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How to Develop an HL7 Interface Specification

By sovita.chander@caristix.com | Published: May 9th, 2014

Tip 9 in the Interoperability Tip Series

how-to-develop-hl7-interface-specificationIn Tip 8, we explained what an HL7 interface specification should include. In this tip, learn how to develop an HL7 interface specification, which you’ll need for each interface you develop.

(A quick note about terms. There is no standard term for a spec. Some people call them a profile, conformance profile, schema. We use the term profile or HL7 profile in our software. We use the terms specification, conformance profile, and profile interchangeably in the tip series.)

To build a specification, you have several options.

Messaging Workbench available via HL7 International (look for a file name that includes “MWB release”) is open-source software designed to build conformance profiles. But keep in mind, with Messaging Workbench you need to build out individual profiles for each message type. If you define 10 message types for an interface, you’ll be building 10 separate profiles. You’ll also have to read through messages to get the information you need.

You can also develop templates in Excel or Word and then populate them manually. Or you can take advantage of functionality in Caristix software that automatically creates profiles from HL7 messages. In our world, a profile corresponds to the spec for a source or destination system, with however many message types you need.

Regardless of how you develop a profile, you need to do it. The problem is that there’s no industry-standard template available. That’s why we’ve developed this HL7 profile template kit and made it available to you for download. With it, you can avoid the time and effort to set one up, and make sure you clearly and concisely communicate what your integration environment expects in terms of data exchange. Feel free to download the template and tweak it to suit your needs.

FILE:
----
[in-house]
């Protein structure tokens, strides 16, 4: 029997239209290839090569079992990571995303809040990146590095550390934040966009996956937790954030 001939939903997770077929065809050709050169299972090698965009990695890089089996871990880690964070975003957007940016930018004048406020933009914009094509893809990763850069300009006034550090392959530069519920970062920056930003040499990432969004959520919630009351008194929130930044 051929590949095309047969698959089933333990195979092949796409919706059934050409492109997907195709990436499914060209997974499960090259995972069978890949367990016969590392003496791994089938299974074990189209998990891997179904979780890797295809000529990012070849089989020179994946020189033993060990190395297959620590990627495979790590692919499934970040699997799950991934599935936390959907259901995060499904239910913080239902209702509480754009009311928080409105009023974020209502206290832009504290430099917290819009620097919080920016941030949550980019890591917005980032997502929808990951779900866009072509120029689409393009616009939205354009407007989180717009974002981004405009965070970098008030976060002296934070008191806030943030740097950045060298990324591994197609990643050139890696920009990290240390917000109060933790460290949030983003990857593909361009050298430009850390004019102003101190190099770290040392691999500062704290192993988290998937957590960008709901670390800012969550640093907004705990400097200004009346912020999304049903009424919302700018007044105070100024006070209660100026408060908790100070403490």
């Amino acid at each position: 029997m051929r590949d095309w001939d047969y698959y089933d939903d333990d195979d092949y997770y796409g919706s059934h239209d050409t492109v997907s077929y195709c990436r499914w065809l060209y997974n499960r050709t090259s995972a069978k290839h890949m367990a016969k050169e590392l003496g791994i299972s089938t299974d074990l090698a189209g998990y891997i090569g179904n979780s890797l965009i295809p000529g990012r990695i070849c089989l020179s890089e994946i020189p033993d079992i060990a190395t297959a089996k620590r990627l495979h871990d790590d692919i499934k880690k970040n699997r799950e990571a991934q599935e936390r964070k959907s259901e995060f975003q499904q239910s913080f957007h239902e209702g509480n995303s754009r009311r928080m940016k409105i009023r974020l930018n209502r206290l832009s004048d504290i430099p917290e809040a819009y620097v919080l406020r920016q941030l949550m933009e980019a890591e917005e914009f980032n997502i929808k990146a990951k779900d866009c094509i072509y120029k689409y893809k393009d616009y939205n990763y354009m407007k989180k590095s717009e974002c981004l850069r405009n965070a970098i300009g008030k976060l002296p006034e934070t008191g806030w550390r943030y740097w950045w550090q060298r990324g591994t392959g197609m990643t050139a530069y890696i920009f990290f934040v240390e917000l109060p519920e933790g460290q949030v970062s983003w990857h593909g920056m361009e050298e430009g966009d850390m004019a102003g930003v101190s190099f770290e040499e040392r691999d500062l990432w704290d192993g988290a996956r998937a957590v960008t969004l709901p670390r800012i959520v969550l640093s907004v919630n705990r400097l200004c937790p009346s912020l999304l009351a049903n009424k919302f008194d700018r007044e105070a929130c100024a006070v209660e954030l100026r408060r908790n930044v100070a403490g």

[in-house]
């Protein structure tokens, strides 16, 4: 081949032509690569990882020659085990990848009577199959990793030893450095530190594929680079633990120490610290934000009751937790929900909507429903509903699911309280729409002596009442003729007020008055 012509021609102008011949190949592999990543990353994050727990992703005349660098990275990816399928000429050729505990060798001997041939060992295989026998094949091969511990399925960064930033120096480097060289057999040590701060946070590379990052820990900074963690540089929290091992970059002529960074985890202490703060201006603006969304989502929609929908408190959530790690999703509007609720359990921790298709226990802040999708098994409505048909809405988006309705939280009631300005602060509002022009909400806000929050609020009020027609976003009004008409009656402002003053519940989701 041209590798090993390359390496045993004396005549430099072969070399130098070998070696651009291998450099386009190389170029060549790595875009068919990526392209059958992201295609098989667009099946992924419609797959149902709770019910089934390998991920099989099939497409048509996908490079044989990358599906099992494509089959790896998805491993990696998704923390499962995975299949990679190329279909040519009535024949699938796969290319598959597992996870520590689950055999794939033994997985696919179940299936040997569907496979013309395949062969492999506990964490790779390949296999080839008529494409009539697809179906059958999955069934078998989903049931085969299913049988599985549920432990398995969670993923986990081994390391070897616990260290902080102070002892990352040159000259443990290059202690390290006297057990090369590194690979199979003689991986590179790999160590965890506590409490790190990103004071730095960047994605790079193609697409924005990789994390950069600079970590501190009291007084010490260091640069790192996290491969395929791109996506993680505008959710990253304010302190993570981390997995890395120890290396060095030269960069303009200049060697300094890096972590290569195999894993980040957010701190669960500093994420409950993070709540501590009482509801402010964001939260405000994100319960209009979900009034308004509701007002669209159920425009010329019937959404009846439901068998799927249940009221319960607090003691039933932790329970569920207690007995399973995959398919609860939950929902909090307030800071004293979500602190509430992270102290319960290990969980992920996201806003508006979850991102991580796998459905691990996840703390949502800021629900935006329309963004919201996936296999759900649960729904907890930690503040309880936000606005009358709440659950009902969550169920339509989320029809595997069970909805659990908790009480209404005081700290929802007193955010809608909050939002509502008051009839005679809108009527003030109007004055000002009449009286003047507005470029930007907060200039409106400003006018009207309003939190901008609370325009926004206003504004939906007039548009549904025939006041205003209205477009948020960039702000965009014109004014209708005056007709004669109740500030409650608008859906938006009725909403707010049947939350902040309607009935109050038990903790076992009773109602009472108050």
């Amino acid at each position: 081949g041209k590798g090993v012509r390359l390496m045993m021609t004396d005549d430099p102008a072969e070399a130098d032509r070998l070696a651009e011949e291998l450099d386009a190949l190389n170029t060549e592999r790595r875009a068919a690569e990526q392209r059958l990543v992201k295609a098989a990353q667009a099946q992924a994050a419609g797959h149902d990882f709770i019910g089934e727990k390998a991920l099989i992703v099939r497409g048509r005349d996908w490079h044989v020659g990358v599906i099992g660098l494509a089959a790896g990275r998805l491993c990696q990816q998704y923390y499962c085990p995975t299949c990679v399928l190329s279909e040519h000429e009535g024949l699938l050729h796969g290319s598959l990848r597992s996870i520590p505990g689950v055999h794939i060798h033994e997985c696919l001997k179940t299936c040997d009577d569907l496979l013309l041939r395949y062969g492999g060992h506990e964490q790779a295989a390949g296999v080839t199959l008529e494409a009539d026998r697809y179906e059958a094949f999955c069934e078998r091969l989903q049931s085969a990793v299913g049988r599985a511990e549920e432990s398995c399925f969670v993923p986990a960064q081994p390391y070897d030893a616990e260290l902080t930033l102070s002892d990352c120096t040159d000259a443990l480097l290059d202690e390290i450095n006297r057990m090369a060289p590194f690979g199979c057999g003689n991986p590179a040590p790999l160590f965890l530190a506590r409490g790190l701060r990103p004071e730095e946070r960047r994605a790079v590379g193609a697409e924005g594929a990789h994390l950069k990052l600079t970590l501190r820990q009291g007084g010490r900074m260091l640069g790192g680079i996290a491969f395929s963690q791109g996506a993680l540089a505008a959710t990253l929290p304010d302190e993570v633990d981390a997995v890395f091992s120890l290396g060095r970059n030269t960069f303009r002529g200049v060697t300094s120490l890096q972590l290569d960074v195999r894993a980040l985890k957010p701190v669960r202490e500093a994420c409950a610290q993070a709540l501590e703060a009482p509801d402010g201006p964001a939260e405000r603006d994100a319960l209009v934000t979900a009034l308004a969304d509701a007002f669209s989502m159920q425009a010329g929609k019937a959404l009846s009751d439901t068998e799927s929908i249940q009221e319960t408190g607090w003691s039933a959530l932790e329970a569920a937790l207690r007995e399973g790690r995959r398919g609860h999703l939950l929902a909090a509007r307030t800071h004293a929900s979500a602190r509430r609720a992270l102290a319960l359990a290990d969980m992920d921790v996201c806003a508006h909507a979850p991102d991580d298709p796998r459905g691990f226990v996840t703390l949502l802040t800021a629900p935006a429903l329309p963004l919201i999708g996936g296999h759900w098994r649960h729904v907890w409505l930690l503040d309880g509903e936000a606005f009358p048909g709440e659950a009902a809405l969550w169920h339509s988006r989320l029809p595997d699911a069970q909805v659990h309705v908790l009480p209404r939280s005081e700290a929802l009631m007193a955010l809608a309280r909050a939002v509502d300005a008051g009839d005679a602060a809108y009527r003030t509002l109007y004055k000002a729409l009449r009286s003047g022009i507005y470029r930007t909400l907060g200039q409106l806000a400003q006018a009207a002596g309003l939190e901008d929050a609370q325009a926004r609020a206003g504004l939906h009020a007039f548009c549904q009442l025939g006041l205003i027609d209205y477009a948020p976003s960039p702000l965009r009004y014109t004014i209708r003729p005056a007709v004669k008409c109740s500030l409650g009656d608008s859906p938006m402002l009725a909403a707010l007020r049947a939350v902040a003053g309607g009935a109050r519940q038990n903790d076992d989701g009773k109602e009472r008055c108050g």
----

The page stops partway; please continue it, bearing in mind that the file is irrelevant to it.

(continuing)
Download The Kit

Why Leaders Should Require Project-Specific Interface Specifications

  • Profiles or specs gets analysts, developers, internal customers, vendors, and consultants on the same page.
  • Populating a profile identifies risks before interface development.
  • A profile also serves as a list of requirements.
  • Develop an accurate list, and your team eliminates time spent on coding, testing, and on trial and error during go-live.
  • A profile makes it possible to easily generate your gap analysis report as well as test and validation plan.

The Dangers of a Missing HL7 Interface Specification

Without an interface spec outlining your requirements, you’ll be stuck implementing a generic interface.

Let’s say you work for a health system. If your organization is like most, your clinical resources are already stretched thin – and the last thing you can afford is to dedicate those resources to testing. But that’s what you’ll find yourself doing if you go with a generic spec. After all, your interface will likely be buggy when it goes live because your true requirements weren’t gathered up-front. As a result, you’ll find yourself bogged down with extensive troubleshooting after go-live, especially when you run into issues with clinical workflows because the interface doesn’t work as expected and clinicians report a lack of data, orders, lab results, and/or medication as a result.

On the vendor side, you don’t want to be putting your clients through this. They’ll turn to other organizations that can eliminate this pain.

Download the HL7 Survival Guide

Download the HL7 Survival Guide